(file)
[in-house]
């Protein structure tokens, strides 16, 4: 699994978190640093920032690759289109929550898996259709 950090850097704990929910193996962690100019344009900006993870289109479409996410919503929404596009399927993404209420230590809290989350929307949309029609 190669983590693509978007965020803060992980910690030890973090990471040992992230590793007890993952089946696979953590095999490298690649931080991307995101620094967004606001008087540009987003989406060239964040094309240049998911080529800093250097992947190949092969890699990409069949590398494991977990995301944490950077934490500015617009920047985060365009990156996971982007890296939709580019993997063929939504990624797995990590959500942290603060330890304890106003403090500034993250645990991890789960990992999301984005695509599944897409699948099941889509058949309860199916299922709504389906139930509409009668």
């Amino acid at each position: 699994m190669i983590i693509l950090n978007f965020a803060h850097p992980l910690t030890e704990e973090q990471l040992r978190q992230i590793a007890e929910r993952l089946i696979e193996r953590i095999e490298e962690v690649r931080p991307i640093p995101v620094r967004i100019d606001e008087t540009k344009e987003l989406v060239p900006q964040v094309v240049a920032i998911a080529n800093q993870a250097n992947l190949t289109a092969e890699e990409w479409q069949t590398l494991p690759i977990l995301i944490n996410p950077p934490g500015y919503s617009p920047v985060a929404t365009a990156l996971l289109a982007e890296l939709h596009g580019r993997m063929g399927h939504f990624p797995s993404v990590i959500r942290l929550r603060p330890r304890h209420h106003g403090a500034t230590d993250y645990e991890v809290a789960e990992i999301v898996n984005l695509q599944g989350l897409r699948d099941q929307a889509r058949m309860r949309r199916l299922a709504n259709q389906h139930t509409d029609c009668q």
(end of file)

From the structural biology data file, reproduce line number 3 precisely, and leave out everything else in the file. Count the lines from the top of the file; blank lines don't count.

């Amino acid at each position: 699994m190669i983590i693509l950090n978007f965020a803060h850097p992980l910690t030890e704990e973090q990471l040992r978190q992230i590793a007890e929910r993952l089946i696979e193996r953590i095999e490298e962690v690649r931080p991307i640093p995101v620094r967004i100019d606001e008087t540009k344009e987003l989406v060239p900006q964040v094309v240049a920032i998911a080529n800093q993870a250097n992947l190949t289109a092969e890699e990409w479409q069949t590398l494991p690759i977990l995301i944490n996410p950077p934490g500015y919503s617009p920047v985060a929404t365009a990156l996971l289109a982007e890296l939709h596009g580019r993997m063929g399927h939504f990624p797995s993404v990590i959500r942290l929550r603060p330890r304890h209420h106003g403090a500034t230590d993250y645990e991890v809290a789960e990992i999301v898996n984005l695509q599944g989350l897409r699948d099941q929307a889509r058949m309860r949309r199916l299922a709504n259709q389906h139930t509409d029609c009668q």